• Tatiana, it’s not that I don’t read debut novels, I’m just picky and wait for them to be recommended. 😛 Because I buy the books I read, they’re a bit like investments – I don’t want to spend money on something that I’m not sure I’ll like. I do appreciate bloggers who are willing to read and review ARCs though.

      It’s a shame that hype has had negative effect on debut authors. I really don’t know much about it since I rarely read debut novels. I was actually thinking of writing a different discussion post focusing on hype but I’m not sure if that will ever materialize.

  5. Ok, I just wrote this really long, thoughtful comment, and I lost it. 😦 Just know I love this post, and it’s really gotten me thinking about the times I’ve been burned by hype, had to treat my shiny new book syndrome, and commenters delurking when you review old classics (so fun!).

    • Argh Holly, so sorry to hear that you had encountered problems while leaving a comment! *shakes fist at WordPress* Thanks for making the effort to write a new one. LOL at shiny new book syndrome, I’ve experienced that as well. It’s nice to know that you’ve had followers delurk because of reviews of classic novels.

  6. Hi, Chachic! I love debut fiction! I read a lot of works by first-time novelists. Of course, I search online to check out the reviews of their works, which I also do for non-debut writers. Debut fiction, if written well, is very satisfying. I guess what’s more worrisome for these authors is when they come up with their 2nd book. A lot of them would feel paranoid about that sophomore slump, as if they fear that they wouldn’t live up to the promise of their first novel.

    As for hype, I’m all for it. After all, hype is publicity, and good or bad publicity is still publicity. If it means that more people would be knowing the book, buying it, and eventually reading it, then I think hype served its purpose.

    • Peter, good to know that you’ve enjoyed reading debut novels! Nowadays, it’s so easy to search for reviews of books before deciding if you should buy a book or not – that’s what Goodreads (Shelfari in your case) and book blogs are for. 🙂 Ah yes, sometimes the sophomore novel isn’t as excellent as its predecessor.

      I agree that hype = publicity. I guess it’s just frustrating when you see hype surrounding books that don’t deserve it. You know? Because there are so many excellent titles out there that deserve to get more attention. I guess that’s why I’m wary of hype.

  7. Awesome post!! I’ve often thought about this actually, maybe because, like you, I’m a blogger outside the US and for a long time my access to books was strictly limited to what I could afford to buy and pay (expensive) shipping for.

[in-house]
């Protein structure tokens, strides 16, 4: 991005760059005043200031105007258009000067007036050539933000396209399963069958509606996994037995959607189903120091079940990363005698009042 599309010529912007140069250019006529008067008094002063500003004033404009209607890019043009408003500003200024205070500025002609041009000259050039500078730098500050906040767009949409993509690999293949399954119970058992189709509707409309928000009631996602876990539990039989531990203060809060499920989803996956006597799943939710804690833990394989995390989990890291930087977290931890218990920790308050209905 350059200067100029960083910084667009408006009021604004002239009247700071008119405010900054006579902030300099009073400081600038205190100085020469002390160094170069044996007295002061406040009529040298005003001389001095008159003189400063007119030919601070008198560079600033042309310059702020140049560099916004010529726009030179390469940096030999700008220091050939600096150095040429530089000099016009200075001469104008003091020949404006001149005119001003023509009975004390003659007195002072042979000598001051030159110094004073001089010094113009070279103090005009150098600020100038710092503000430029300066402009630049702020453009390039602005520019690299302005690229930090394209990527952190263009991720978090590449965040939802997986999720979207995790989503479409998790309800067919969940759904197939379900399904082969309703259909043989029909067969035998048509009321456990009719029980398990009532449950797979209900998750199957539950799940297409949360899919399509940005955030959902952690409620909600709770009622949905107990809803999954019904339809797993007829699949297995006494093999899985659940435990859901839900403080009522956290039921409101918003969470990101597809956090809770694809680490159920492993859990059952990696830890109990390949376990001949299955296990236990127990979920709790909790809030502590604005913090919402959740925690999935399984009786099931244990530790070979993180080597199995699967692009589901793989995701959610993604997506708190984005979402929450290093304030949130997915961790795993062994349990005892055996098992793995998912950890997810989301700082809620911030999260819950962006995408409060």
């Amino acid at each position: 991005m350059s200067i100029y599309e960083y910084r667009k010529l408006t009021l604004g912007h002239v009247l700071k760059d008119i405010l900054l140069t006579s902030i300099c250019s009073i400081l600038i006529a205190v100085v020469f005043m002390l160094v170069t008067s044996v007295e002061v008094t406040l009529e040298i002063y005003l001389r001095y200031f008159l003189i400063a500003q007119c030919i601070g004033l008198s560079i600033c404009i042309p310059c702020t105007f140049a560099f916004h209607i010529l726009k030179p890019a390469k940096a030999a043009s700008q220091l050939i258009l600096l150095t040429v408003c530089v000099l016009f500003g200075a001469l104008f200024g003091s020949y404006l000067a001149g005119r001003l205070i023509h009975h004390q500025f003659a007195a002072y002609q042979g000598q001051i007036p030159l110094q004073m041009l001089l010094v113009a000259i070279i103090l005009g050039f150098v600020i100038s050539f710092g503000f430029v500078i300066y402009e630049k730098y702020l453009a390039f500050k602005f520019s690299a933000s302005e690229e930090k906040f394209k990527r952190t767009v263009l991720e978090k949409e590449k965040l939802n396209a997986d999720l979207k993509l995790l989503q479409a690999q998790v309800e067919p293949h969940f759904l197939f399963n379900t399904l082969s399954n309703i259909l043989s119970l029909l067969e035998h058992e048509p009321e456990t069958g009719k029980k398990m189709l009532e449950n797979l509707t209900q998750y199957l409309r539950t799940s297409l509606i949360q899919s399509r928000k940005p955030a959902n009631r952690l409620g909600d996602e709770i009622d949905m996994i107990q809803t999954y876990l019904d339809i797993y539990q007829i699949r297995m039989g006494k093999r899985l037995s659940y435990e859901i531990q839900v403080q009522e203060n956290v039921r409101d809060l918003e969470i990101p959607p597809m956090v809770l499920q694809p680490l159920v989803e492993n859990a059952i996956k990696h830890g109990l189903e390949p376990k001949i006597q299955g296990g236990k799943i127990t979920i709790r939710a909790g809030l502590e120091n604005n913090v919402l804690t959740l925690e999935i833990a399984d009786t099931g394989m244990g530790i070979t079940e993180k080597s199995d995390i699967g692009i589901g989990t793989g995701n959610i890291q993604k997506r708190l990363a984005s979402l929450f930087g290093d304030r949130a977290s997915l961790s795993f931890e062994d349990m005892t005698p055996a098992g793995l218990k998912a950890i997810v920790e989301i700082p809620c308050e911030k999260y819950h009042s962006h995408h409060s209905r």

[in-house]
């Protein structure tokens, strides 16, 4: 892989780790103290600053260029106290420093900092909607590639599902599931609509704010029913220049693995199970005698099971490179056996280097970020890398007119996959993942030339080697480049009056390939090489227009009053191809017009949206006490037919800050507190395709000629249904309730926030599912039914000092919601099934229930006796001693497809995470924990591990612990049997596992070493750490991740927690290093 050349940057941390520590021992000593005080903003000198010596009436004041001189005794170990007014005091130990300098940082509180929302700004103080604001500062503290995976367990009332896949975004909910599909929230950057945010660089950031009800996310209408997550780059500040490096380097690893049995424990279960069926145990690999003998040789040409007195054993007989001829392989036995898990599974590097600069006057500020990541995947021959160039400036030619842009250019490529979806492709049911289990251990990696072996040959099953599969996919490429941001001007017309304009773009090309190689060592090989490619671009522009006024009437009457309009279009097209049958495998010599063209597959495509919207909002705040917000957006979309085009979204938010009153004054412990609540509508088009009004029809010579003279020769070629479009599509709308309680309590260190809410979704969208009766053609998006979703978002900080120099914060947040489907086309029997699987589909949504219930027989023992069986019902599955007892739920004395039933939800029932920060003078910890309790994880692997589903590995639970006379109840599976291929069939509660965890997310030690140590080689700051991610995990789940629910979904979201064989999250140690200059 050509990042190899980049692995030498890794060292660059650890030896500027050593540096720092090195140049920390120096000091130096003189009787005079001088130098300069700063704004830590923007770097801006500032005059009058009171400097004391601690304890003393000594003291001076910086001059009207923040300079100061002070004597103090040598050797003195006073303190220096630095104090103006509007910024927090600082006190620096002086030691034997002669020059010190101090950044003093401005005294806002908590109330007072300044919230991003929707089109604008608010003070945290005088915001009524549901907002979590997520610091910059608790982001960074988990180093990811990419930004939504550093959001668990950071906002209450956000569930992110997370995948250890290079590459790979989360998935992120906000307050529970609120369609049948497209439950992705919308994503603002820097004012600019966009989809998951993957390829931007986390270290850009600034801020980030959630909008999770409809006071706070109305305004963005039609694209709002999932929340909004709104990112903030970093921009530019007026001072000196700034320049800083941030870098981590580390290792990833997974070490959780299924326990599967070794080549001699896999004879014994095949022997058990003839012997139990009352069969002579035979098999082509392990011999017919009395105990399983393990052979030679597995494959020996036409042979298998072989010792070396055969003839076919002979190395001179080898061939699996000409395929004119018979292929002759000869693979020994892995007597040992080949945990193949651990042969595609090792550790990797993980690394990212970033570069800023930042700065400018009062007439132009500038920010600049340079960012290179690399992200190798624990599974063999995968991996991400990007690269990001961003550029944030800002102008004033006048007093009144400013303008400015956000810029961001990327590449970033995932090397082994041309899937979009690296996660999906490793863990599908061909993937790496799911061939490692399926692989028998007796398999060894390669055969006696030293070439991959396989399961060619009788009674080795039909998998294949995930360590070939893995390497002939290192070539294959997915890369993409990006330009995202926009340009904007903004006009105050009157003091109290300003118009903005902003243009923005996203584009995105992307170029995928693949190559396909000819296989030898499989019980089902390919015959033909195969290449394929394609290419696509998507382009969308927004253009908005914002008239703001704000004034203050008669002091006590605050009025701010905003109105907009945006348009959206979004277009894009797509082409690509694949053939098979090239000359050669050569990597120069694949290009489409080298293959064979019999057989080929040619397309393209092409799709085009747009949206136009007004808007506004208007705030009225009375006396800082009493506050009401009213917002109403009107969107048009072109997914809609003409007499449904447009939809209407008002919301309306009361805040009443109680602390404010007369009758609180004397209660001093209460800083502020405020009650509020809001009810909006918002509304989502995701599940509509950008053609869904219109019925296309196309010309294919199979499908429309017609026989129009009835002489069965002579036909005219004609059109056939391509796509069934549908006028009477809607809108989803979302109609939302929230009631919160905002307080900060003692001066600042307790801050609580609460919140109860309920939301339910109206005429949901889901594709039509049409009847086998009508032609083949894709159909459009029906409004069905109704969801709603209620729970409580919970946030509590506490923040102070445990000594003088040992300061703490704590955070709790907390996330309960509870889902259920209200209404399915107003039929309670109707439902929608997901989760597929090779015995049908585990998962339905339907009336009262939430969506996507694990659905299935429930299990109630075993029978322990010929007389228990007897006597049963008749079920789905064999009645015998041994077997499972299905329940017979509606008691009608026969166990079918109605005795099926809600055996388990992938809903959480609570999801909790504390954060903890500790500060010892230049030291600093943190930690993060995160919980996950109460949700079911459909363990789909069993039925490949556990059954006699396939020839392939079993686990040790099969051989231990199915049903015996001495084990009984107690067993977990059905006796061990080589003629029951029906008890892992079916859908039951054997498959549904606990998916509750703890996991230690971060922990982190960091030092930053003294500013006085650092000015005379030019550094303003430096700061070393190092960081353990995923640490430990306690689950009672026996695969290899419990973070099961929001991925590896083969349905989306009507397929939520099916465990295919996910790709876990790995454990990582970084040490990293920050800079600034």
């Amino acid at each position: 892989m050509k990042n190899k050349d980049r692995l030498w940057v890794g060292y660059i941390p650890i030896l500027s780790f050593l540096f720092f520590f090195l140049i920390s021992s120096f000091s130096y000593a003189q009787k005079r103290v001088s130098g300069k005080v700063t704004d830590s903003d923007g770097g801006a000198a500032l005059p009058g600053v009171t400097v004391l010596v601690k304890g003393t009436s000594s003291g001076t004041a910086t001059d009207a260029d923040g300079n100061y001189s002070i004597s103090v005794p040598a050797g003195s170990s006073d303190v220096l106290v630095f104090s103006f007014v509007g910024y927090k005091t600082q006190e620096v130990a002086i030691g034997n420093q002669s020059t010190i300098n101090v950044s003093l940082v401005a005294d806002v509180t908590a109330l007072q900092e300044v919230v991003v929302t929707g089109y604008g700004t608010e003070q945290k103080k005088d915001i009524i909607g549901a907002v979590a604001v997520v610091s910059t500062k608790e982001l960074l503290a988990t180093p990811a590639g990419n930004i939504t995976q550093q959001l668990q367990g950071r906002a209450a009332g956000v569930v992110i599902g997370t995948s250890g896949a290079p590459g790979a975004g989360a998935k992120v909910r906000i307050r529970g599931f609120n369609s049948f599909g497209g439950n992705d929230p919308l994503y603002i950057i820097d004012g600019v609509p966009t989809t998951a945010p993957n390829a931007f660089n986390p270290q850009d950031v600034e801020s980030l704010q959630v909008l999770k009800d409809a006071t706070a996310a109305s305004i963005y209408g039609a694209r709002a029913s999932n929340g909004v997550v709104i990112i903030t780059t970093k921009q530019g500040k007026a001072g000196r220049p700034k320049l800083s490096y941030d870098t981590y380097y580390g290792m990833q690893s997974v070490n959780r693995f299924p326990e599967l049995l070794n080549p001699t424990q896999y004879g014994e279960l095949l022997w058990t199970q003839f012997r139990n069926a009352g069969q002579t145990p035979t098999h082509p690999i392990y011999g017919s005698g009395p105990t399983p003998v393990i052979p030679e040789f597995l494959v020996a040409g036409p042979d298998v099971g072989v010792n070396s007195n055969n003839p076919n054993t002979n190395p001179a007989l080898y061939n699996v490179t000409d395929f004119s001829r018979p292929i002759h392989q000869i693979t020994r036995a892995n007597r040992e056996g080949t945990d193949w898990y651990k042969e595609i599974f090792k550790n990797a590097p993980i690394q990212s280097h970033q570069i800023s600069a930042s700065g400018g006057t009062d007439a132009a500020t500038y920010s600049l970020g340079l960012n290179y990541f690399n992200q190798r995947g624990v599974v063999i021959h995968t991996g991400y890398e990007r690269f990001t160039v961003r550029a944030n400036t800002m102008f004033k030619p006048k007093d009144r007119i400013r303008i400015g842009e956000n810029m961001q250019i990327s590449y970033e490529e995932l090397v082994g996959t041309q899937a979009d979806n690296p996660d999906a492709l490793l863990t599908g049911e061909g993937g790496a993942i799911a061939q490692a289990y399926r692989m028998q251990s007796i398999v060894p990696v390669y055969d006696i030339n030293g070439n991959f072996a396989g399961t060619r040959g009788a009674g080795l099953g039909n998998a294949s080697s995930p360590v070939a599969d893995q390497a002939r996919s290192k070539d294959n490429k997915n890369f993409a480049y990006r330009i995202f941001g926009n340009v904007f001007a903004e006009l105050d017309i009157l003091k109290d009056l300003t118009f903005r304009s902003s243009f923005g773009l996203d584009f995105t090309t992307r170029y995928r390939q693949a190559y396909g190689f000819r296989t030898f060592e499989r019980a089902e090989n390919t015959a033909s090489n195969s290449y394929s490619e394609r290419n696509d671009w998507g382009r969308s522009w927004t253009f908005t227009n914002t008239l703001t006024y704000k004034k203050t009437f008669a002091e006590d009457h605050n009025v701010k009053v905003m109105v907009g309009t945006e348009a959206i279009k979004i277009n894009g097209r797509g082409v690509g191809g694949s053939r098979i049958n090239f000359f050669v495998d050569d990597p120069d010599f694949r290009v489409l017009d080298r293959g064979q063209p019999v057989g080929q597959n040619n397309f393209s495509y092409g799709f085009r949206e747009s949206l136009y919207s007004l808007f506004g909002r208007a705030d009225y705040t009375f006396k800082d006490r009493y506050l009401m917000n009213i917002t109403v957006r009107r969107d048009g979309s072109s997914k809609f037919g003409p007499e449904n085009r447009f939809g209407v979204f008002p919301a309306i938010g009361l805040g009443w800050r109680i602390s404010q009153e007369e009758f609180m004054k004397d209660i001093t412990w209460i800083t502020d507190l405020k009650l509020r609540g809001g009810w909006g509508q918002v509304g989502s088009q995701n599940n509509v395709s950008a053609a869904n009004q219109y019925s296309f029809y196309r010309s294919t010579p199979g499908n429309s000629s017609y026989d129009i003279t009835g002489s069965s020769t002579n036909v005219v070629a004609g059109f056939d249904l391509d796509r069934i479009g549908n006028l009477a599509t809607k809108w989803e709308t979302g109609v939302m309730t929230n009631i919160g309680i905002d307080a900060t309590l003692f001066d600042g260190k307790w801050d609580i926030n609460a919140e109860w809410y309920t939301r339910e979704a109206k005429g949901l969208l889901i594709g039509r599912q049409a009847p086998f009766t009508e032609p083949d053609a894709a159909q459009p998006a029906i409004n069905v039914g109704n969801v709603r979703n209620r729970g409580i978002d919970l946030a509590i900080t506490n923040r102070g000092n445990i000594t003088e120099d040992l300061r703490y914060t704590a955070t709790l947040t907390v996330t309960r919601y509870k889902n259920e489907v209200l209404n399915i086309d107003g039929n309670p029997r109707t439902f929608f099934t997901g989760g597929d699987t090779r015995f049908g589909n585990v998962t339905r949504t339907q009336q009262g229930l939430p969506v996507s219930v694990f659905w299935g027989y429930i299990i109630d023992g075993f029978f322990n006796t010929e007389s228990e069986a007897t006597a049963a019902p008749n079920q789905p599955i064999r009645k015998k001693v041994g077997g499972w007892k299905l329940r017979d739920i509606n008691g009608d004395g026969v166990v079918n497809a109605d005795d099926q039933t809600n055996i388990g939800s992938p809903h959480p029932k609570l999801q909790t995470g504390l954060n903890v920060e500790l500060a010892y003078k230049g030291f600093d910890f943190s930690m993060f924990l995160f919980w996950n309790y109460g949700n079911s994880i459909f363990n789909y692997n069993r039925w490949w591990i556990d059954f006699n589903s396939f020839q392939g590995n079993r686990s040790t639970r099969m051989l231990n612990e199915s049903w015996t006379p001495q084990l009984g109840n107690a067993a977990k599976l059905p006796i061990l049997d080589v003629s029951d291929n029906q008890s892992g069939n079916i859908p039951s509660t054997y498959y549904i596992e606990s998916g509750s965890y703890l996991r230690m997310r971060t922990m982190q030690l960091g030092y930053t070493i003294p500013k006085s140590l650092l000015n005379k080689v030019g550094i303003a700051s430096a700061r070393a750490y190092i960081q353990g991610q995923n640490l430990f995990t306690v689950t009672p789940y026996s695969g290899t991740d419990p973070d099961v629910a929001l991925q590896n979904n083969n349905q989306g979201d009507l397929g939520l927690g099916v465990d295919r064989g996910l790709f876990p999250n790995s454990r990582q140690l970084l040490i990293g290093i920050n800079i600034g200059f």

Net Galley and Book Depository changed that.

    As for Hype, I hate it. I have a general mistrust of it because a) it raises expectations, and I much rather go in with medium to none expectations and be pleasantly surprised, than go in with high expectations that aren’t met. and b) I have found I rarely like hyped books as much as other people do – Twilight I hate, Hunger Games barely passes muster in my mind,, etc.

    And, actually, until Net Galley, I rarely reviewed debut authors, because of afore mentioned shipping costs it took me a long while to give a new author a chance, I tended to stick with my tried and true authors, my autobuys. And also, before NetGalley, I never got many ARCs or review copies ’cause of the outside the US thing.

    For a bit chunk of my blogging life so far, I focused on older books, in fact, I often reviewed books a year or two after they were first published because I would wait – and still do – for them to be out in PB so they were cheaper. This made me appreciate older titles. Because, maybe I couldn’t by the brand new hardback, but I could buy the book from last year that everyone had forgotten by now and had just come out in PB.

    I do think it’s important to support new talent, but I have a strange set of rules when it comes to it. Like I mistrust debut authors that write super long debut books; one because it immediately makes me think they lack editing skills, and two because it takes time for me to trust an author to spend 500 pages with them. I don’t do that for anyone new almost EVER. And I am far more likely to try a YA contemporary debut read over any other genre, because I’m more forgiving of them than of other genres I love – namely Historical or Contemp romance.

    And, time and again, when the much hyped about books from debut authors flop with me, I find myself reaching out for my Marchettas and Cabots and Kleypas and Quinn books, and go back to a place where writing is fun and awesome and there is nothing I rather be doing. That’s the power of old books to me.

    I rarely find new books that have that pull on me as those that I read when I began to immerse myself in the world of books.

    Also, I ended up writing such a long reply, I honestly only intended to say that I mistrust hype. 😛

    Awesome post, dear!

    • Alex, oh wow, long comment! You could have written your own post about this topic. 😛 Don’t you just love NetGalley and Book Depository? I feel like we’re in the same boat because we’re both based outside the US. It’s great that you can relate to what I’m trying to say in this post. 🙂

      I don’t hate hype – I just think it should be placed well. I mean if the book deserves to be hyped then I don’t mind if it gets promoted all over the blogosphere (and in other places as well). That’s what I’ve been doing with my favorite books – both the Queen’s Thief Week and Marchetta Madness are my own way of creating hyping up novels written by Megan Whalen Turner and Melina Marchetta. I do get your point about hype raising expectations. But now I think it has the opposite effect? Because so many of us have tried reading hyped up books only to be disappointed.